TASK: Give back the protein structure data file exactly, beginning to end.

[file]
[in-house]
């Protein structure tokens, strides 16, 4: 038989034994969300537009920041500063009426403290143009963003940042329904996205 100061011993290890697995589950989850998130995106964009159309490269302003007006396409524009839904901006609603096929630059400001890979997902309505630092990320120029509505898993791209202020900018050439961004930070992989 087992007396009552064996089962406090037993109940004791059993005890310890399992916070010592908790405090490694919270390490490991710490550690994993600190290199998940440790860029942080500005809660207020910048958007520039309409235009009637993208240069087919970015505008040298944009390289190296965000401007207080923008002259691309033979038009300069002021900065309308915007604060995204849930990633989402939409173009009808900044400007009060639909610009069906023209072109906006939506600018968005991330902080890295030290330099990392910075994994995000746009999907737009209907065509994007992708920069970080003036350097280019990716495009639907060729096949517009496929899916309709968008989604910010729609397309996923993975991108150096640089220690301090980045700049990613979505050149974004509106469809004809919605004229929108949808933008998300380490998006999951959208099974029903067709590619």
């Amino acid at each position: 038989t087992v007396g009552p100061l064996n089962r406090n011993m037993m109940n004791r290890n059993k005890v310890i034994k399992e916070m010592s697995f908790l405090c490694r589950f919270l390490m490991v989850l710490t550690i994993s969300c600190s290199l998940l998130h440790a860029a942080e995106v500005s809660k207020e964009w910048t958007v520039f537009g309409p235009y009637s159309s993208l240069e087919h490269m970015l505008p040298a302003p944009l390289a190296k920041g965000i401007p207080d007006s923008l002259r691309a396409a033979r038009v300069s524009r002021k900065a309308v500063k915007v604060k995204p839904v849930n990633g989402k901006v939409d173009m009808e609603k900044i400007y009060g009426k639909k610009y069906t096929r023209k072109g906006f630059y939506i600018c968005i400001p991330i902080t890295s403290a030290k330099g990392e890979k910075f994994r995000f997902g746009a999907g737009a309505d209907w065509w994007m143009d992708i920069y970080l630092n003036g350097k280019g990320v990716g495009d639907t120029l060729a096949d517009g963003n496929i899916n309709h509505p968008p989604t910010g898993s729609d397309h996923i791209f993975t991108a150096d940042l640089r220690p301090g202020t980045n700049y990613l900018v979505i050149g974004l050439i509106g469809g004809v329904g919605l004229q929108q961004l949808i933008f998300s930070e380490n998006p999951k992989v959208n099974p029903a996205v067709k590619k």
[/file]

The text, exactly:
[in-house]
């Protein structure tokens, strides 16, 4: 038989034994969300537009920041500063009426403290143009963003940042329904996205 100061011993290890697995589950989850998130995106964009159309490269302003007006396409524009839904901006609603096929630059400001890979997902309505630092990320120029509505898993791209202020900018050439961004930070992989 087992007396009552064996089962406090037993109940004791059993005890310890399992916070010592908790405090490694919270390490490991710490550690994993600190290199998940440790860029942080500005809660207020910048958007520039309409235009009637993208240069087919970015505008040298944009390289190296965000401007207080923008002259691309033979038009300069002021900065309308915007604060995204849930990633989402939409173009009808900044400007009060639909610009069906023209072109906006939506600018968005991330902080890295030290330099990392910075994994995000746009999907737009209907065509994007992708920069970080003036350097280019990716495009639907060729096949517009496929899916309709968008989604910010729609397309996923993975991108150096640089220690301090980045700049990613979505050149974004509106469809004809919605004229929108949808933008998300380490998006999951959208099974029903067709590619």
């Amino acid at each position: 038989t087992v007396g009552p100061l064996n089962r406090n011993m037993m109940n004791r290890n059993k005890v310890i034994k399992e916070m010592s697995f908790l405090c490694r589950f919270l390490m490991v989850l710490t550690i994993s969300c600190s290199l998940l998130h440790a860029a942080e995106v500005s809660k207020e964009w910048t958007v520039f537009g309409p235009y009637s159309s993208l240069e087919h490269m970015l505008p040298a302003p944009l390289a190296k920041g965000i401007p207080d007006s923008l002259r691309a396409a033979r038009v300069s524009r002021k900065a309308v500063k915007v604060k995204p839904v849930n990633g989402k901006v939409d173009m009808e609603k900044i400007y009060g009426k639909k610009y069906t096929r023209k072109g906006f630059y939506i600018c968005i400001p991330i902080t890295s403290a030290k330099g990392e890979k910075f994994r995000f997902g746009a999907g737009a309505d209907w065509w994007m143009d992708i920069y970080l630092n003036g350097k280019g990320v990716g495009d639907t120029l060729a096949d517009g963003n496929i899916n309709h509505p968008p989604t910010g898993s729609d397309h996923i791209f993975t991108a150096d940042l640089r220690p301090g202020t980045n700049y990613l900018v979505i050149g974004l050439i509106g469809g004809v329904g919605l004229q929108q961004l949808i933008f998300s930070e380490n998006p999951k992989v959208n099974p029903a996205v067709k590619k």